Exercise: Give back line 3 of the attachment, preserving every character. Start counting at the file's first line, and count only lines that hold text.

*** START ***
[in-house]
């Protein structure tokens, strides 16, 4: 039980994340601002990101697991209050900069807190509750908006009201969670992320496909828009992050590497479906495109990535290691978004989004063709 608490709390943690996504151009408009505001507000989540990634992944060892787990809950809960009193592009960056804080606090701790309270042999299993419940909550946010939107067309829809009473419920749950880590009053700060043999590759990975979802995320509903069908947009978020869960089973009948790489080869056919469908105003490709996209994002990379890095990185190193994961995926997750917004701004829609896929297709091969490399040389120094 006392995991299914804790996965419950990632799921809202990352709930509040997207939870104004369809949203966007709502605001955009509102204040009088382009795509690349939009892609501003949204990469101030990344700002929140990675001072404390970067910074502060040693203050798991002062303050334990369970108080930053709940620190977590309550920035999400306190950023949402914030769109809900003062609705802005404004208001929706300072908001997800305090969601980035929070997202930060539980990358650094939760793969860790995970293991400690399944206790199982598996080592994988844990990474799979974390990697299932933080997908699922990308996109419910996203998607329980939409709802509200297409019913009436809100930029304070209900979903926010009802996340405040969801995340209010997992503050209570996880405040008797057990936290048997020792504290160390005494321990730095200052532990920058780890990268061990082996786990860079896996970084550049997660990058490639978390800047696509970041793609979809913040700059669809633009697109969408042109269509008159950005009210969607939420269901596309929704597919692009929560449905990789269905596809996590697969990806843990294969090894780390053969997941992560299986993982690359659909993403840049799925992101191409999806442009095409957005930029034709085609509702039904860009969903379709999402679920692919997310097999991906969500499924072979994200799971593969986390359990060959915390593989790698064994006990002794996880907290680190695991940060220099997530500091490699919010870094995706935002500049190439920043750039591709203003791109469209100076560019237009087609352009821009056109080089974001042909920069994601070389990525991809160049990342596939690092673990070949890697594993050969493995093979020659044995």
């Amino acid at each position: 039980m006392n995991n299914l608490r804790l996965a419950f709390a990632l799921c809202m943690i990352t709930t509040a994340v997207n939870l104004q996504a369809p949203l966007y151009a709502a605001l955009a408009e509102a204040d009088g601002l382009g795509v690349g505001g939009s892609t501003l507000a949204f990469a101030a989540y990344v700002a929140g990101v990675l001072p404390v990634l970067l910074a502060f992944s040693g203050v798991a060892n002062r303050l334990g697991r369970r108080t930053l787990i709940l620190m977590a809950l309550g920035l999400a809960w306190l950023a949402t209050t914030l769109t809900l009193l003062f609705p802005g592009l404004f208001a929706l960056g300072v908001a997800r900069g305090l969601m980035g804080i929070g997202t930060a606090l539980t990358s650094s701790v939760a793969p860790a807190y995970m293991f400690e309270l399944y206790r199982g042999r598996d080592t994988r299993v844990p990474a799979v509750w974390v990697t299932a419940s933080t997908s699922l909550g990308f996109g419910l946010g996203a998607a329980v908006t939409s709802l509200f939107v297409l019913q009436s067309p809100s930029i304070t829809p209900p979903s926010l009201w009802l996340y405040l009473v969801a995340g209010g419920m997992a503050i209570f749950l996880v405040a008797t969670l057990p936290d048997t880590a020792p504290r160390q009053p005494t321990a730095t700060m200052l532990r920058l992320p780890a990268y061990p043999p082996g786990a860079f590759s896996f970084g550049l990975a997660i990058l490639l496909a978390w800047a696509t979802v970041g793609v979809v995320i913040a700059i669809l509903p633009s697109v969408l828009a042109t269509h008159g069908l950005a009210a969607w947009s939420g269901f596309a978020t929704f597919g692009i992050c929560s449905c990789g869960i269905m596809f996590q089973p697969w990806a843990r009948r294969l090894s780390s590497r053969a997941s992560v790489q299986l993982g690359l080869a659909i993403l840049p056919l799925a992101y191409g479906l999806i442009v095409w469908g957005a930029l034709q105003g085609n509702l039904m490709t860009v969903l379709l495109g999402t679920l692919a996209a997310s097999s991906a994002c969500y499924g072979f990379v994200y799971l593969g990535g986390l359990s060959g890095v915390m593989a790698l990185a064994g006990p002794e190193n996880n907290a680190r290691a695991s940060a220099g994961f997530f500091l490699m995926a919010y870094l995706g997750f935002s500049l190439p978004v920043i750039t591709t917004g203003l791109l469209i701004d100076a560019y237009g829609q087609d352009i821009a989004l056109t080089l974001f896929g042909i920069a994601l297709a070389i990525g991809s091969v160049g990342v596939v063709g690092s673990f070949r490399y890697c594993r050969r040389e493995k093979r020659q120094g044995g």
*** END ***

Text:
């Amino acid at each position: 039980m006392n995991n299914l608490r804790l996965a419950f709390a990632l799921c809202m943690i990352t709930t509040a994340v997207n939870l104004q996504a369809p949203l966007y151009a709502a605001l955009a408009e509102a204040d009088g601002l382009g795509v690349g505001g939009s892609t501003l507000a949204f990469a101030a989540y990344v700002a929140g990101v990675l001072p404390v990634l970067l910074a502060f992944s040693g203050v798991a060892n002062r303050l334990g697991r369970r108080t930053l787990i709940l620190m977590a809950l309550g920035l999400a809960w306190l950023a949402t209050t914030l769109t809900l009193l003062f609705p802005g592009l404004f208001a929706l960056g300072v908001a997800r900069g305090l969601m980035g804080i929070g997202t930060a606090l539980t990358s650094s701790v939760a793969p860790a807190y995970m293991f400690e309270l399944y206790r199982g042999r598996d080592t994988r299993v844990p990474a799979v509750w974390v990697t299932a419940s933080t997908s699922l909550g990308f996109g419910l946010g996203a998607a329980v908006t939409s709802l509200f939107v297409l019913q009436s067309p809100s930029i304070t829809p209900p979903s926010l009201w009802l996340y405040l009473v969801a995340g209010g419920m997992a503050i209570f749950l996880v405040a008797t969670l057990p936290d048997t880590a020792p504290r160390q009053p005494t321990a730095t700060m200052l532990r920058l992320p780890a990268y061990p043999p082996g786990a860079f590759s896996f970084g550049l990975a997660i990058l490639l496909a978390w800047a696509t979802v970041g793609v979809v995320i913040a700059i669809l509903p633009s697109v969408l828009a042109t269509h008159g069908l950005a009210a969607w947009s939420g269901f596309a978020t929704f597919g692009i992050c929560s449905c990789g869960i269905m596809f996590q089973p697969w990806a843990r009948r294969l090894s780390s590497r053969a997941s992560v790489q299986l993982g690359l080869a659909i993403l840049p056919l799925a992101y191409g479906l999806i442009v095409w469908g957005a930029l034709q105003g085609n509702l039904m490709t860009v969903l379709l495109g999402t679920l692919a996209a997310s097999s991906a994002c969500y499924g072979f990379v994200y799971l593969g990535g986390l359990s060959g890095v915390m593989a790698l990185a064994g006990p002794e190193n996880n907290a680190r290691a695991s940060a220099g994961f997530f500091l490699m995926a919010y870094l995706g997750f935002s500049l190439p978004v920043i750039t591709t917004g203003l791109l469209i701004d100076a560019y237009g829609q087609d352009i821009a989004l056109t080089l974001f896929g042909i920069a994601l297709a070389i990525g991809s091969v160049g990342v596939v063709g690092s673990f070949r490399y890697c594993r050969r040389e493995k093979r020659q120094g044995g």